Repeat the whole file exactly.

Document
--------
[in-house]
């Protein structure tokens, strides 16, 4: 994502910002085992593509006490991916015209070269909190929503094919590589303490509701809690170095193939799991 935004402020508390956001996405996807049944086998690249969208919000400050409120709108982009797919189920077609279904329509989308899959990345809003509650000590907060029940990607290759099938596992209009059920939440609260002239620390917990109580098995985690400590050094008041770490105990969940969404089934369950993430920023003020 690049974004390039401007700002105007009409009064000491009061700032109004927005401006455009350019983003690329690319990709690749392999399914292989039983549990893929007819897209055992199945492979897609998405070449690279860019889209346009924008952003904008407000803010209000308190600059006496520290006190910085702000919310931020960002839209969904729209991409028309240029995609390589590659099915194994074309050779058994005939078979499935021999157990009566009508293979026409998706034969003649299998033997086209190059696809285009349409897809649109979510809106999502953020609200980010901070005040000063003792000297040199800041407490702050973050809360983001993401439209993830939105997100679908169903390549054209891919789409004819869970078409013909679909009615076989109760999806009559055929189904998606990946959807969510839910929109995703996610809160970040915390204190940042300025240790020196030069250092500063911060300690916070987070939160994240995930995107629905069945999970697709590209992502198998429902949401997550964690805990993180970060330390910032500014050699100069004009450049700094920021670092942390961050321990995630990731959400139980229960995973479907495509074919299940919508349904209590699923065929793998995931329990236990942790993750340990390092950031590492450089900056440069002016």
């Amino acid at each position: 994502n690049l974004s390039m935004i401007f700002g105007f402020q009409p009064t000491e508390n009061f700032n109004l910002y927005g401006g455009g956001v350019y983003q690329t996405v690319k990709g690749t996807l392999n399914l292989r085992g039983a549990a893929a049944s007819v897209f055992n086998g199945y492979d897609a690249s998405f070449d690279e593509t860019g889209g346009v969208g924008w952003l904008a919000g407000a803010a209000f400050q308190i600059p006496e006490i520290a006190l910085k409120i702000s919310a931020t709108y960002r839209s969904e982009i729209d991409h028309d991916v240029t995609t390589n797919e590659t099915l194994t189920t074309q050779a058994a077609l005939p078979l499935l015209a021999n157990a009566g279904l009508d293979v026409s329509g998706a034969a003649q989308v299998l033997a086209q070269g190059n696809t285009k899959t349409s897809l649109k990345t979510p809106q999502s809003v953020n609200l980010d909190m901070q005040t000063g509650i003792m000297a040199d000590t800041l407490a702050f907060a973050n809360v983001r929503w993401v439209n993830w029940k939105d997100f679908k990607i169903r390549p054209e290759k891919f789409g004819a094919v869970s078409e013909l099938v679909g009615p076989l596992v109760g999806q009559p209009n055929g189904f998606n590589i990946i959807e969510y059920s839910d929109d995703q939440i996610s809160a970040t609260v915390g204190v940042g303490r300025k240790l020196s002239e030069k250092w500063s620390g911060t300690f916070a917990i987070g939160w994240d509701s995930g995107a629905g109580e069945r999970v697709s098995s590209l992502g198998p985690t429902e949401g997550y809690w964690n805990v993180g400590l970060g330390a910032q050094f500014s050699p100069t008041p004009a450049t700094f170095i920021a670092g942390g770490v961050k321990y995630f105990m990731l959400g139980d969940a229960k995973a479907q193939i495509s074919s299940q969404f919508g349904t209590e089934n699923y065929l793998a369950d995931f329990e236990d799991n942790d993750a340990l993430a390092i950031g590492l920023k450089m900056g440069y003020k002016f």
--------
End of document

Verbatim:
[in-house]
């Protein structure tokens, strides 16, 4: 994502910002085992593509006490991916015209070269909190929503094919590589303490509701809690170095193939799991 935004402020508390956001996405996807049944086998690249969208919000400050409120709108982009797919189920077609279904329509989308899959990345809003509650000590907060029940990607290759099938596992209009059920939440609260002239620390917990109580098995985690400590050094008041770490105990969940969404089934369950993430920023003020 690049974004390039401007700002105007009409009064000491009061700032109004927005401006455009350019983003690329690319990709690749392999399914292989039983549990893929007819897209055992199945492979897609998405070449690279860019889209346009924008952003904008407000803010209000308190600059006496520290006190910085702000919310931020960002839209969904729209991409028309240029995609390589590659099915194994074309050779058994005939078979499935021999157990009566009508293979026409998706034969003649299998033997086209190059696809285009349409897809649109979510809106999502953020609200980010901070005040000063003792000297040199800041407490702050973050809360983001993401439209993830939105997100679908169903390549054209891919789409004819869970078409013909679909009615076989109760999806009559055929189904998606990946959807969510839910929109995703996610809160970040915390204190940042300025240790020196030069250092500063911060300690916070987070939160994240995930995107629905069945999970697709590209992502198998429902949401997550964690805990993180970060330390910032500014050699100069004009450049700094920021670092942390961050321990995630990731959400139980229960995973479907495509074919299940919508349904209590699923065929793998995931329990236990942790993750340990390092950031590492450089900056440069002016």
């Amino acid at each position: 994502n690049l974004s390039m935004i401007f700002g105007f402020q009409p009064t000491e508390n009061f700032n109004l910002y927005g401006g455009g956001v350019y983003q690329t996405v690319k990709g690749t996807l392999n399914l292989r085992g039983a549990a893929a049944s007819v897209f055992n086998g199945y492979d897609a690249s998405f070449d690279e593509t860019g889209g346009v969208g924008w952003l904008a919000g407000a803010a209000f400050q308190i600059p006496e006490i520290a006190l910085k409120i702000s919310a931020t709108y960002r839209s969904e982009i729209d991409h028309d991916v240029t995609t390589n797919e590659t099915l194994t189920t074309q050779a058994a077609l005939p078979l499935l015209a021999n157990a009566g279904l009508d293979v026409s329509g998706a034969a003649q989308v299998l033997a086209q070269g190059n696809t285009k899959t349409s897809l649109k990345t979510p809106q999502s809003v953020n609200l980010d909190m901070q005040t000063g509650i003792m000297a040199d000590t800041l407490a702050f907060a973050n809360v983001r929503w993401v439209n993830w029940k939105d997100f679908k990607i169903r390549p054209e290759k891919f789409g004819a094919v869970s078409e013909l099938v679909g009615p076989l596992v109760g999806q009559p209009n055929g189904f998606n590589i990946i959807e969510y059920s839910d929109d995703q939440i996610s809160a970040t609260v915390g204190v940042g303490r300025k240790l020196s002239e030069k250092w500063s620390g911060t300690f916070a917990i987070g939160w994240d509701s995930g995107a629905g109580e069945r999970v697709s098995s590209l992502g198998p985690t429902e949401g997550y809690w964690n805990v993180g400590l970060g330390a910032q050094f500014s050699p100069t008041p004009a450049t700094f170095i920021a670092g942390g770490v961050k321990y995630f105990m990731l959400g139980d969940a229960k995973a479907q193939i495509s074919s299940q969404f919508g349904t209590e089934n699923y065929l793998a369950d995931f329990e236990d799991n942790d993750a340990l993430a390092i950031g590492l920023k450089m900056g440069y003020k002016f």